From Wikipedia, the free encyclopedia
Jump to: navigation, search
Stadtbezirk of Stuttgart
Church of Saint Paul
Church of Saint Paul
Coat of arms of Stuttgart-Zuffenhausen
Coat of arms
Stuttgart-Zuffenhausen  is located in Germany
Coordinates: 48°49′N 9°10′E / 48.817°N 9.167°E / 48.817; 9.167Coordinates: 48°49′N 9°10′E / 48.817°N 9.167°E / 48.817; 9.167
Country Germany
State Baden-Württemberg
Admin. region Stuttgart
District Urban district
City Stuttgart
Borough Stadtbezirk
 • District Director Gerhard Hanus[1]
 • Total 11.96 km2 (4.62 sq mi)
Population (2009/12/31)
 • Total 35,568
 • Density 3,000/km2 (7,700/sq mi)
Time zone CET/CEST (UTC+1/+2)
Postal codes 70435, 70437, 70439
Dialling codes 0711
Vehicle registration S
Website www.stuttgart.de

Zuffenhausen is an urban district (Stadtbezirk) in the northern suburbs of Stuttgart, the capital of the German state of Baden-Württemberg. It consists mainly of the formerly independent city of Zuffenhausen. The Zuffenhausen district has an area of 1,200 hectares (making it the third largest district in Stuttgart) and 35,568 inhabitants (2009). Zuffenhausen has been continuously inhabited in places for nearly 7500 years (likely because of its fertile soil and proximity to the River Necker). The name likely originated from the Alemanni words "Uffo" or "Offo" in the 7th Century. The oldest surviving mention of Zuffenhausen is by Pope Innocent III on 18 May 1204 when the town belonged to Bebenhausen Abbey. Zuffenhausen was proclaimed a city in 1907, but its income was badly affected by the Great Depression and so Zuffenhausen (and later Zazenhausen) agreed to being incorporated into Stuttgart on 1 April 1931. Notable subdistricts are the villages of Zazenhausen and Neuwirtshaus and the subdistrict of Rot (German: red), which was first built as a camp for German refugees in 1945.

Stuttgart-Zuffenhausen station is on the Franconia Railway and is served by lines S4, S5, S6 and S60 of the Stuttgart S-Bahn. The headquarters of Porsche and the Porsche Museum are located in Zuffenhausen. Stuttgart Neuwirtshaus (Porscheplatz) station is nearby and is served by lines S6 and S60.


Geography, Topography and Geology[edit]

Geography and topography[edit]

Zuffenhausen's terrain, a river valley carved into existence by the Feuerbach river, has two distinct elevations: most of Zuffenhausen with an average of 255 metres (837 ft) and Zazenhausen at 252 metres (827 ft). To the north and northwest, the vast stretches of the Gäuplatte and its the "Long field" with their flat waves at a height of about 300 metres (980 ft) (327 metres (1,073 ft) at Neuwirtshaus) that makes up the eastern part of the Strohgäu, a rich farmland largely free of trees. To the south lies the Swabian Alps and the Schurwald behind them, and to the east is the Neckar and its fertile valley. In the area of Zuffenhausen itself there are irregular increases in elevation, of which Burgholzhof is the highest with 359 metres (1,178 ft) above sea level.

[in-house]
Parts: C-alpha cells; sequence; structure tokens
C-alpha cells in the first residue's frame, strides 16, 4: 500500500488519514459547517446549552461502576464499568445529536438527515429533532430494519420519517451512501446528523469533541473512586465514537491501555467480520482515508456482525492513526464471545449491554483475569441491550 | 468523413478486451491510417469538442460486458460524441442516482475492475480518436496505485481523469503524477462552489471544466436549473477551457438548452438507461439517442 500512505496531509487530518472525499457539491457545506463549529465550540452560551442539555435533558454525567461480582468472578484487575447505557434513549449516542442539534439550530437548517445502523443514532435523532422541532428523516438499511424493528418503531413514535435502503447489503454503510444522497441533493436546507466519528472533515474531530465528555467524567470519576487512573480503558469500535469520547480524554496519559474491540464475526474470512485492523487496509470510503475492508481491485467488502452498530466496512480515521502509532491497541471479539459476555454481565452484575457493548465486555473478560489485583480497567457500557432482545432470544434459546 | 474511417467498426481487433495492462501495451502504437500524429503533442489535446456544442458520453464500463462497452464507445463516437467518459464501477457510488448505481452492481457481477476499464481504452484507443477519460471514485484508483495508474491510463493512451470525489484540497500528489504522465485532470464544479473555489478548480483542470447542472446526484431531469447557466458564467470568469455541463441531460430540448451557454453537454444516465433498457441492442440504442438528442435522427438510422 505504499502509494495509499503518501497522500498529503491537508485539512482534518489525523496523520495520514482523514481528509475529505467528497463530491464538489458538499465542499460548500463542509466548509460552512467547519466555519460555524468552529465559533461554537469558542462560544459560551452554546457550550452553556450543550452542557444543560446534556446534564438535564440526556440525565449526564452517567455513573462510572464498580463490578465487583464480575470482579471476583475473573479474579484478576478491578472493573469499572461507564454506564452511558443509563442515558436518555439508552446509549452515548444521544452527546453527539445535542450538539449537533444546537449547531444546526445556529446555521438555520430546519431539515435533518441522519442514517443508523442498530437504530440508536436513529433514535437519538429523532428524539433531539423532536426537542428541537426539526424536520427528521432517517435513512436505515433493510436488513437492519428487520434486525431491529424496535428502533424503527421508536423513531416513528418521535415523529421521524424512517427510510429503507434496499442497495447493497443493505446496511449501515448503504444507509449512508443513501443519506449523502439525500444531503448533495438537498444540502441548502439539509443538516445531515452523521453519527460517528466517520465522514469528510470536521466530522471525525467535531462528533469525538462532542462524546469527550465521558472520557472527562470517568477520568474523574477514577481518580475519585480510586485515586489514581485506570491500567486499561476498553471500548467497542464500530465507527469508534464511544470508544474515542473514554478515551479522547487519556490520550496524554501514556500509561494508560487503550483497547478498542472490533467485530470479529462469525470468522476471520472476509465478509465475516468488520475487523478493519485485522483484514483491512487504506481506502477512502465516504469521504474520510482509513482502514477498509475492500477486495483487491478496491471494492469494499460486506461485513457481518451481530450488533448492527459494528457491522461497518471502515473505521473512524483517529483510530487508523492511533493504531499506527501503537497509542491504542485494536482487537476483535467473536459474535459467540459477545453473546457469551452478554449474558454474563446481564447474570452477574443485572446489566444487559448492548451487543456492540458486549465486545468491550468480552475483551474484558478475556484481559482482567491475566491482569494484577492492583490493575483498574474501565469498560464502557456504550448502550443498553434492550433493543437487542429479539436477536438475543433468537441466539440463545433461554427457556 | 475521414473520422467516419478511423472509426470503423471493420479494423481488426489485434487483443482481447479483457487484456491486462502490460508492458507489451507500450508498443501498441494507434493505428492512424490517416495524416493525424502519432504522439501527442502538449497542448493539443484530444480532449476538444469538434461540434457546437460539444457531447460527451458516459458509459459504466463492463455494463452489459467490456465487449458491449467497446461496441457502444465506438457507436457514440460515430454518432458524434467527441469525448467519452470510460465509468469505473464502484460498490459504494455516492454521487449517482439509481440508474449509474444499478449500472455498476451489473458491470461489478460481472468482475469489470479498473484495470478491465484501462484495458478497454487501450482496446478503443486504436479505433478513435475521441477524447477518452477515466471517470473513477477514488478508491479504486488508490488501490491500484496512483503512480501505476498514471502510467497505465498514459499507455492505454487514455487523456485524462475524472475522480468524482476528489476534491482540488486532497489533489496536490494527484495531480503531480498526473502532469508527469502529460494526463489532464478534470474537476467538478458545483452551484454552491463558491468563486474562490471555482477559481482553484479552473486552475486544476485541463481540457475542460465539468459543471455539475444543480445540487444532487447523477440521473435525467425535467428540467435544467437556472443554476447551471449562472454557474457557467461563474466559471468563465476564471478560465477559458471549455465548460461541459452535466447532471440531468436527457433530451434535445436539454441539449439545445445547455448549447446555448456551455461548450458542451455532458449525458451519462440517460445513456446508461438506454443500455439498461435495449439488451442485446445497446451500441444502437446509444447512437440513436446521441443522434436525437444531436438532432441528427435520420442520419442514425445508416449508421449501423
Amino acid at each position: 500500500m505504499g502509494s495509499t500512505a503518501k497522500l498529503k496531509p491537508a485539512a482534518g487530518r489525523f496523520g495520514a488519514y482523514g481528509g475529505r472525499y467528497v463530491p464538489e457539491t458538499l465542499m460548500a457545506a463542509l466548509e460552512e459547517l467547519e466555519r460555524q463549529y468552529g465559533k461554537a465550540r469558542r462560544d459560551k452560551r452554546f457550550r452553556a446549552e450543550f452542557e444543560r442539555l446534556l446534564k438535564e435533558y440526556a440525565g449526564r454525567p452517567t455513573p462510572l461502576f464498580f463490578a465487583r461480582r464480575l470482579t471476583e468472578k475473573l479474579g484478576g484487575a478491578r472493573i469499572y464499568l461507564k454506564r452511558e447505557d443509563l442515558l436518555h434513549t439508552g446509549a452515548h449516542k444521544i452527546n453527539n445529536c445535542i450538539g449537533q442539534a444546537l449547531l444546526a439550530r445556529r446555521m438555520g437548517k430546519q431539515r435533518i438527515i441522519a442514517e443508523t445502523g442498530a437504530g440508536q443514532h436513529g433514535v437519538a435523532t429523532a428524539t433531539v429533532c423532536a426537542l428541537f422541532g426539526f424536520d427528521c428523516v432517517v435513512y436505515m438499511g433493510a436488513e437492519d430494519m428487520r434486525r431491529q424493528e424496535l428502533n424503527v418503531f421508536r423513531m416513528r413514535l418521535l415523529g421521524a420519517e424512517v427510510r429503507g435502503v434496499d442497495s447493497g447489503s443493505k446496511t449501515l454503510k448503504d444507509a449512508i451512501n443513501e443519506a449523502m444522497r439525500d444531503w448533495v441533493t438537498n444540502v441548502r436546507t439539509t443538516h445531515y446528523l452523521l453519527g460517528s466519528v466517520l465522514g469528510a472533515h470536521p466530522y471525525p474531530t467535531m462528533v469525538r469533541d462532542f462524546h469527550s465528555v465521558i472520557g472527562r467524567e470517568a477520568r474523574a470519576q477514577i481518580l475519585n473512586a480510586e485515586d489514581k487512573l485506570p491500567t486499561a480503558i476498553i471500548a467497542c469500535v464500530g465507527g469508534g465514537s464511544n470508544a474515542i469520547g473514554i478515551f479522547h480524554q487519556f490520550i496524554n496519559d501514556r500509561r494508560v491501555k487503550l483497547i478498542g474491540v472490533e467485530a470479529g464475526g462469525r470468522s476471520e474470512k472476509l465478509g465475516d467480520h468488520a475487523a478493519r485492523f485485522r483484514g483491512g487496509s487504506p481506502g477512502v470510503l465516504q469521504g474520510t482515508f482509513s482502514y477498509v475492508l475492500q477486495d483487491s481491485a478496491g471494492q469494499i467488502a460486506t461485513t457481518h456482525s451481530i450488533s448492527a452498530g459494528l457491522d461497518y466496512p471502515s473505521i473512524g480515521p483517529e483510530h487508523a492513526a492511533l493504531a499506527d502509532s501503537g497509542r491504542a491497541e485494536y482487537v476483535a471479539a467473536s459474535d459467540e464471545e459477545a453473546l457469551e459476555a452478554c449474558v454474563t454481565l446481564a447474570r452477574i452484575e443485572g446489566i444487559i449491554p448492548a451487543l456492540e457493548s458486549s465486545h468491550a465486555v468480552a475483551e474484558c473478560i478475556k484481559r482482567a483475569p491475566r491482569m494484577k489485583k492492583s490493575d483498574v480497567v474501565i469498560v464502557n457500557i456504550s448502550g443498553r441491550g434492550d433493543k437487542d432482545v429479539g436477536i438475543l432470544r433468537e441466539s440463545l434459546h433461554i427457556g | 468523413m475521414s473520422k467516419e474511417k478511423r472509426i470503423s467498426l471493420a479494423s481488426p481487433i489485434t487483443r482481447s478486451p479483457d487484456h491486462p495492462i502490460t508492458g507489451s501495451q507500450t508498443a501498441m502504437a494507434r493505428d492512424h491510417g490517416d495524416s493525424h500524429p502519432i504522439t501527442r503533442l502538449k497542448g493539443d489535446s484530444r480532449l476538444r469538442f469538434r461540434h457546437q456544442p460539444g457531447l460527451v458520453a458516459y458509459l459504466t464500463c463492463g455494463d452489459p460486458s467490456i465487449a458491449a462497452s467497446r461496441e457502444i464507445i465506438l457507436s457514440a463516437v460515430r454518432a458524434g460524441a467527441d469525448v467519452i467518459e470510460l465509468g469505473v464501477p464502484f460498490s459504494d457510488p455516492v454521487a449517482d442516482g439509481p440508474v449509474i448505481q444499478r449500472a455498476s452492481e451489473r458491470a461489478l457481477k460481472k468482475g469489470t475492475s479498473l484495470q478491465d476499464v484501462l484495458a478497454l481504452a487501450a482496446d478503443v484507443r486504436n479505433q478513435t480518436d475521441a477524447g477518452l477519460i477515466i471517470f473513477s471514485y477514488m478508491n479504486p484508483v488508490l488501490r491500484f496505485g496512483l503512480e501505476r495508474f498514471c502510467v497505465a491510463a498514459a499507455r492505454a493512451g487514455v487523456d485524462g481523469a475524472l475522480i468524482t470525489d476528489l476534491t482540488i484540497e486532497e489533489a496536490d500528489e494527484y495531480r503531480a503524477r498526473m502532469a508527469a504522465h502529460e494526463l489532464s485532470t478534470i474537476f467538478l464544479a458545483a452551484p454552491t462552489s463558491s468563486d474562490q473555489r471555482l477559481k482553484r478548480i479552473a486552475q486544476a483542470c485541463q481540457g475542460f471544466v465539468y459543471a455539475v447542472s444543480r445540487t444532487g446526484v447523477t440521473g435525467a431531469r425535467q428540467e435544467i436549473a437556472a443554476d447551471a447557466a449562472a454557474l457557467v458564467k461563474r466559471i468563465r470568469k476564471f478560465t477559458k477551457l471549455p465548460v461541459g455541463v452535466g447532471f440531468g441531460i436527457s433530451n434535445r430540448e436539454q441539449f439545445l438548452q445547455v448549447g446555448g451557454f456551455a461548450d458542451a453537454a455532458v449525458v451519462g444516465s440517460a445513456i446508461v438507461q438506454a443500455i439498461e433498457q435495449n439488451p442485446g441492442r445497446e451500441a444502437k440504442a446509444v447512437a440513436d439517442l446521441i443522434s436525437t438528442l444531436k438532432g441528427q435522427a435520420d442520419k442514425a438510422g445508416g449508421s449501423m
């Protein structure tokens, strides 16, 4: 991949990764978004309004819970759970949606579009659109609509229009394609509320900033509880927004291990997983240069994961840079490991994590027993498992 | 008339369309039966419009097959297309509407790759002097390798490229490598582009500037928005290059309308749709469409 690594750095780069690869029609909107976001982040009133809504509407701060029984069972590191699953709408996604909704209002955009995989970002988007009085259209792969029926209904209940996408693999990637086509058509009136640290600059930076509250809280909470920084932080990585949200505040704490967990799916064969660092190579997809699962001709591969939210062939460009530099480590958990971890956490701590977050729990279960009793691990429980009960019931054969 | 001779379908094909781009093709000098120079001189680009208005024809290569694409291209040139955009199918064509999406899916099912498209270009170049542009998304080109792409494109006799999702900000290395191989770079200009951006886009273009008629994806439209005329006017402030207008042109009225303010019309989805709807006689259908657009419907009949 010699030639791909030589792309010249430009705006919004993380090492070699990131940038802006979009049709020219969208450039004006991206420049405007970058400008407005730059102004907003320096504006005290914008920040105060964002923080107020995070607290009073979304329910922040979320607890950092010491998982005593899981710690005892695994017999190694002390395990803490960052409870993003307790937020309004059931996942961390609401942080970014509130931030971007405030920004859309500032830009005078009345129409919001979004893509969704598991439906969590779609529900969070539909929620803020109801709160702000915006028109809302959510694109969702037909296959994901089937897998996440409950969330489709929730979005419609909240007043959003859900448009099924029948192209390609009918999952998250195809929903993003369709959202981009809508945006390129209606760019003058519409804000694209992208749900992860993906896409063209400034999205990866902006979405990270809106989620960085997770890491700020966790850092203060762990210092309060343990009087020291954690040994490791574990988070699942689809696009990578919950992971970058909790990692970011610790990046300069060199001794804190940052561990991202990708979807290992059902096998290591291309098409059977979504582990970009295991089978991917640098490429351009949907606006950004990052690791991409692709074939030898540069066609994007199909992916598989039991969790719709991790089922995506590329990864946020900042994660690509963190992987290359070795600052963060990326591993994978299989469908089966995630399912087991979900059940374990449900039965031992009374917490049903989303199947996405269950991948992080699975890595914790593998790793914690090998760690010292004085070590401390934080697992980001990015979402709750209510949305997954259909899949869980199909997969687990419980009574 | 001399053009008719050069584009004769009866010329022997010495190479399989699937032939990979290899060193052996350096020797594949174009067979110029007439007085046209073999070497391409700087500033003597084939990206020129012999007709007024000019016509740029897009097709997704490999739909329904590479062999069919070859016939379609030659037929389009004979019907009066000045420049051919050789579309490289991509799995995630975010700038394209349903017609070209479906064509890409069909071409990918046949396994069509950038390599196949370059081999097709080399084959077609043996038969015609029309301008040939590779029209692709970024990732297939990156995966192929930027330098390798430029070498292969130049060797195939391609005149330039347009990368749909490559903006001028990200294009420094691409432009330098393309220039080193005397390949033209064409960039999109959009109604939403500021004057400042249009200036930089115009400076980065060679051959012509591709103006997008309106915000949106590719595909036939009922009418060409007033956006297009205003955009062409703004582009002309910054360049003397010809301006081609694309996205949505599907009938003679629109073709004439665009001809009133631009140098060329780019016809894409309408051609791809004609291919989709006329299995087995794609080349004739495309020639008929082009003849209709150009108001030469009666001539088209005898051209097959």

The topographical situation has also meant that Zuffenhausen has been a high-traffic area for most of its history. In the northern part of Stuttgart Bay, trade has run since time immemorial through an important north-south traffic artery through the 305 metres (1,001 ft) high Pragsattel, one of the most important transport hubs of Stuttgart today. The road ran as far west as Stammheim, which would bring Zuffenhausen into trouble repeatedly over its history. On August 29, 1797 Johann Wolfgang von Goethe drove on this road while on his third trip to Switzerland from Ludwigsburg.[2]

The system of settlements in the municipal area was determined both by the quality of the soil and proximity to the river as well as the ability to create settlements on the river and its tributaries that were relatively safe from flooding without being too far from the water while also being close to the trade routes.[3]


The geology of Zuffenhausen is, by the nature of a Cuesta landscape, determined in a topographically varied picture of the different layers of rock as they were deposited respectively in the 240-145 million years when the area was the bottom of a shallow tropical sea. This is particularly evident (thanks to quarries and fossil digs) at the bottom layer, which is made out of shells. Above that is Lettenkeuper Formation and the Gipskeuper_Formation, which show that the area at that time was at sea level.

Twin towns[edit]


  • Zuffenhausen is also a kennel name used by UK Dobermann enthusiasts.[4]



  1. ^ www.stuttgart.de
  2. ^ von Goethe's Diary
  3. ^ Gühring, Albrecht (2004). Zuffenhausen. Village - Town - City District. Stuttgart-Zuffenhausen: Association For the Promotion of Home and Care Partnership and of Young and Old People. p. 19. ISBN 3-00-013395-X. 
  4. ^ Archive: Dobermann


  1. Gühring, Albrecht (2004). Zuffenhausen. Village - Town - City District. Stuttgart-Zuffenhausen: Association For the Promotion of Home and Care Partnership and of Young and Old People. ISBN 3-00-013395-X. 

External links[edit]